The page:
"The Commissioner notifies to the service that the Secretary of State has, by letter dated 12 inst., approved of the payment of 100 pounds as gratuities to the police who performed extra duty in connection with the meetings of Sept. 22, Oct. 20, Nov. 10, Dec. 15, and Jan. 19 last, and during the strike of gas workers in South London from Dec. 15 to Jan. 12 last.
"The Secretary of State" having granted 100 pounds only to meet the claim made for 138 pounds, the rate of allowance cannot be charged on the usual refreshment allowance scale, but must be calculated as follows: -

For each inspector.....................1s. 7d. instead of 2s. 6d.
For each P.S....................................9d. instead of 1s. 2d.
For each P.C....................................9d. instead of 1s. 0d.

"Forms 54 claiming the above gratuities for the numbers of police given by superintendents in their returns furnished Sept. 24, Oct. 21, Nov. 20, Dec. 18, and Jan. 22 last, and the weekly returns furnished pursuant to memorandum dated Dec. 11 last, are to be forwarded to this office 16th inst."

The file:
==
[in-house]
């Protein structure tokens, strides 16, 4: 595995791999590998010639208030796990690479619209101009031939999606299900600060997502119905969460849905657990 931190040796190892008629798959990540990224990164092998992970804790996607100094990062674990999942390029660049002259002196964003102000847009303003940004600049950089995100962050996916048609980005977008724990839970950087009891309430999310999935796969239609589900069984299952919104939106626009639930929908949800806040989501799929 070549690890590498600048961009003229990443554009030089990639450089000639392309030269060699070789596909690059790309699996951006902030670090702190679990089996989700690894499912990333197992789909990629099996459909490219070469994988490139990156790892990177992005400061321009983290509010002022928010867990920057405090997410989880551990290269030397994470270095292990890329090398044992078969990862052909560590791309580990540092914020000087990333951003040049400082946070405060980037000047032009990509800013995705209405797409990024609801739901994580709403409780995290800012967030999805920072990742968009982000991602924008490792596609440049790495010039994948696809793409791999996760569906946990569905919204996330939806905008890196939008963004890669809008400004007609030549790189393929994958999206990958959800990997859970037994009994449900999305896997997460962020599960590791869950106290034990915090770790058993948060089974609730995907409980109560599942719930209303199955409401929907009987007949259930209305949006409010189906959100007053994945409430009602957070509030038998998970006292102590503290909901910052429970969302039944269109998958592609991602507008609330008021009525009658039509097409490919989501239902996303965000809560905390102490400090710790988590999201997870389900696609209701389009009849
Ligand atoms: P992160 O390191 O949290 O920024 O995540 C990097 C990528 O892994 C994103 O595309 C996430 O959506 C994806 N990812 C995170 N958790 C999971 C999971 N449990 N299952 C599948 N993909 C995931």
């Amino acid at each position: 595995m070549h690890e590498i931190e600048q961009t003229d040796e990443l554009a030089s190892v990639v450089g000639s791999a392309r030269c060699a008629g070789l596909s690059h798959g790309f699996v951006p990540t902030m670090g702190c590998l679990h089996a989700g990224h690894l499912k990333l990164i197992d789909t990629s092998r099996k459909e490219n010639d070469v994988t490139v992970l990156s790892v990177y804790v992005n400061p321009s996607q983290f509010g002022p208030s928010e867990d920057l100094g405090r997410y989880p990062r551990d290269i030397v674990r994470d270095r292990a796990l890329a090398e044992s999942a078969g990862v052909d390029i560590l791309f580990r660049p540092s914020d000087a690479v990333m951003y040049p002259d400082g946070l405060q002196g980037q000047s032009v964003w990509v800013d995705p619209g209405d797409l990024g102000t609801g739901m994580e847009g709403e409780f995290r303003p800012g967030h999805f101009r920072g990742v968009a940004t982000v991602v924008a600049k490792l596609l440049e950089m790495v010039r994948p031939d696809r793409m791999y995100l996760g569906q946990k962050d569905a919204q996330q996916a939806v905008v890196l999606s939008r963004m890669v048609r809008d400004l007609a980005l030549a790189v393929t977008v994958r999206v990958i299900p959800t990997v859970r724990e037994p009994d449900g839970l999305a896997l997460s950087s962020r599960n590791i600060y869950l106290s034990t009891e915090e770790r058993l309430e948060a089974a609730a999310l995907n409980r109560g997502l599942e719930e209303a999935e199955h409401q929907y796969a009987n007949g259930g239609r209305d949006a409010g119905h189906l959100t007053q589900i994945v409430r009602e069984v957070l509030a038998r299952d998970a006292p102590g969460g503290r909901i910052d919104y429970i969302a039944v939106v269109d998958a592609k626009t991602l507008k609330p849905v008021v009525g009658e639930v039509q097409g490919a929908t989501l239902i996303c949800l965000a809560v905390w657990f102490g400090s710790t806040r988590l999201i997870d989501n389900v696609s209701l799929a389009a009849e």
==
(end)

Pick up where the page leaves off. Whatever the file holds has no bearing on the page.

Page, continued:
The above order, which is said to have come direct from the Home Secretary, has greatly incensed the men. "It's most disgraceful and provoking," said a constable, "considering that men had to travel from extreme points in the northern suburbs and provide themselves with victuals and refreshments in a strange neighbourhood on 9d. a day."
The Central News says: - The majority of the divisions of the Metropolitan police have resolved not to accept the small gratuity given by the Secretary of State in recognition of extra duties.

AMONG THE MEN.